There are physical limits (x hours in a day, ability to focus and concentrate, and new 'things' constantly coming out).
I say this because as 'good' as I may be in the 'latest' in, say, 4 areas of development... I'm going to be judged harshly by certain groups of folks (team/hiring folks) because, for example, I may still be using bootstrap 5, or angular instead of react, or whatnot, regardless of if that's my focus or not.
I've fallen in love with some of my work, but there's a limit to how much I can do, and a limit to how much I can actually love. Some I just tolerate.
That is such a fantastic luxury position to be in.
I worked hard to get here. Saved 25-40% of my money, while working. Lived real "low on the hog."
It's "f**k you money." I just thought that the idea was for me to say "f**k you" to employers; not the other way 'round (which is what happened).
It's a bit like when they want to know if you've family/responsabilities, I doubt it is to pay you a salary going with those, but more to gauge if you'll be a good slave or not...
Anyways, if I was in your position, I would do whatever I want, but without working for a company anyways, is not fuck you money (or attitude) at leaat, if you still have to obey the boss on all the bullshit right?
Best of luck!
PS: Oh now I saw your username, I've read you a lot arund here Chris, I think you're doing great with your own libraries/iOS stuff, I don't see why you might need to apply to a company, maybe you should start yours instead. You would make a good leader
I was a manager for many years (you can see many testimonials on my LinkedIN page). I just hated the job, although the consensus seemed to be that I was pretty good at it.
I do have a couple of companies, but they are more so I can access resources that are not available to individuals. I am currently working with a small 501(c)(3) (US nonprofit). It is a team, but there's only a couple of us tecchies, and I do most of the coding.
The lower the bus factor, the better the project. Raising the bus-factor to fight the bus-factor will lead to worse projects.
You can easily see that with popular open source projects. The more committers and managers you get, the more fighting, re-architecturing for the worse and harmful meta discussions how a project should be led. Eg COC.
Good projects are usually led by 1, max 2. Everything above that is critical. If the one is hit by bus, another one can take over eventually. But not before. And it might need 10 years to find the one.
Implementing such systems is absolutely a challenge as there is negative feedback to such things all the time; designing such a system, putting persons in place whose job it is to enforce the process, putting persons in place to weigh in on if an action or decision matches the letter and spirit of the process, all of this take a lot of discipline and maturity from the participating members; I've done this with several orgs now, and even with backing from the VP level, at best I get belligerent participants, and truly I cannot tell if their resistance is that they don't like the decisions we make, or if they just don't understand the process and want the ability to complain to someone directly.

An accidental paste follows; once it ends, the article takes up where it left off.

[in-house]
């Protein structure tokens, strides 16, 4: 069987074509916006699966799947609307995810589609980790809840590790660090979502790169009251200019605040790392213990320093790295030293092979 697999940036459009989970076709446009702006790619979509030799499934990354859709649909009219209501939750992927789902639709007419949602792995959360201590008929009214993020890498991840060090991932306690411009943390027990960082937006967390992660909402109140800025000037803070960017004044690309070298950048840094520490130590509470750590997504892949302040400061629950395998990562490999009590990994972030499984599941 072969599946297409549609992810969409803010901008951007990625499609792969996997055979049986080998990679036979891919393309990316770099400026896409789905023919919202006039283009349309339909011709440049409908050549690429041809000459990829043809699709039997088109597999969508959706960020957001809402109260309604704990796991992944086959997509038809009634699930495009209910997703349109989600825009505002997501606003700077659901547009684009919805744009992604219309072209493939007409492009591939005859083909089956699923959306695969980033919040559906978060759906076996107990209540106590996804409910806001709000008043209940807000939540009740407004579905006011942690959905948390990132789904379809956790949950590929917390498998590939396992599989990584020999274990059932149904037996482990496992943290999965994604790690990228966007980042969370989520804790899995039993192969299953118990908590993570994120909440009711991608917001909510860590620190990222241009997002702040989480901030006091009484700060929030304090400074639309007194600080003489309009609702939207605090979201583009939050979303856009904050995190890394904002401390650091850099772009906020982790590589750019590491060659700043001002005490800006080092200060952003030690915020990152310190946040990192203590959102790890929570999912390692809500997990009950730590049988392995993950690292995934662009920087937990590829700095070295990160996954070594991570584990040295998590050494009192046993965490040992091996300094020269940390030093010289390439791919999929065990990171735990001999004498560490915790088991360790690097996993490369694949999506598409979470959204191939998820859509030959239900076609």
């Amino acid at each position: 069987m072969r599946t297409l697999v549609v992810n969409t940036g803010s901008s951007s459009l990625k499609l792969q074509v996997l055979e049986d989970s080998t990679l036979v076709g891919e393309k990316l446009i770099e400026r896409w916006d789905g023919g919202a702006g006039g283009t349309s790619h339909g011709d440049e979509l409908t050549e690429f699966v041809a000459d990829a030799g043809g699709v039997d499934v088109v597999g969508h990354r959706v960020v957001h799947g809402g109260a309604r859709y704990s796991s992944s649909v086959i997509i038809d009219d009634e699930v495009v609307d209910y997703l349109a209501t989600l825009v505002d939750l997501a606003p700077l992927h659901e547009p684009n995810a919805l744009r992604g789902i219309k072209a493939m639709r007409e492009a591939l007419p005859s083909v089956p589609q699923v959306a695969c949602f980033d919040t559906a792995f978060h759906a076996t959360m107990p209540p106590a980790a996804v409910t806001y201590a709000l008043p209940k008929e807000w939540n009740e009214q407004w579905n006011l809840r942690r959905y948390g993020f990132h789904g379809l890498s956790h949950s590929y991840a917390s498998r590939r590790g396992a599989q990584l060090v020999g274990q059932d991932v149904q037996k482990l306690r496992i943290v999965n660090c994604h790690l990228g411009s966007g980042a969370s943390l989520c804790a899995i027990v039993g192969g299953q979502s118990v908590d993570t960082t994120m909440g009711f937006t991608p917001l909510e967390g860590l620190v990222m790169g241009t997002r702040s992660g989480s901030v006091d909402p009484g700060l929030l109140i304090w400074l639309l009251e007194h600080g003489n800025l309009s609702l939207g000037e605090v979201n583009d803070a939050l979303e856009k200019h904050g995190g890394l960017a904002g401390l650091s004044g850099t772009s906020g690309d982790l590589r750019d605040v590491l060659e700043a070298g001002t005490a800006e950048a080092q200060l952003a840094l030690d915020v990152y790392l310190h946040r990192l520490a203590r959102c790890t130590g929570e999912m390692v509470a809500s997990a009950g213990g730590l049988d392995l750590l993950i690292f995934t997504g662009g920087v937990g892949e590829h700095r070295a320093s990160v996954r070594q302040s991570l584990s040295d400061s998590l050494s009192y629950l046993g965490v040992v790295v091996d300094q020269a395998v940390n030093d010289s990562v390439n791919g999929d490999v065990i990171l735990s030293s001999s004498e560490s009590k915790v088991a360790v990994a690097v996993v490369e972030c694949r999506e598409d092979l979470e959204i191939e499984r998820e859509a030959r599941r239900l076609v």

Most of the issues you get with multiple stakeholders is because of a lack of discipline within the org; people who are too used to "just doing things" without really considering the full consequences of actions in favor of just doing what they want. You see this in basically every collective project, not just programming projects too. I consider it a win if we have people begrudgingly participating, but ultimately participating.
The belligerence is that there’s very little benefit career-wise to being a good committee member on low-visibility committees. At best you get some nominal recognition, and at worst it’s a distraction from the things that actually do further your career. Nobody gets a gold star for that kind of work, but you do get big promotions when you can own chunks of work yourself (even when done poorly).
And if a project stalls, he/she probably considers it done, in opposition to others. You can easily extend such a project under your own maintainance then, but then you must be capable of maintaining it.
ex: D3 was/is really mike bostock. the exception there has been, afaict, the GIS packages and maybe changed over last 1-2 years
ex: we use 'got' for JS HTTP, and most dev is 1-2 devs moving quickly, and community for QA
ex: caddy felt the same, but that may have also changed post acquisition
interestingly, all 3 support plugins/galleries for occasional non core contribs
the article was clever to observe that most commercial sw does bump up bus factor in a funny way: sustainable bump.. but typically goes up by only a little!
An example of the opposite I thought of immediately is neovim. The vim dev didn't really want too much changes so the neovim fork took of, and eventually vim development sped up too.
'few devs vs despite' matters a bit less when picking: it's the results + future expectation, irrespective of how :)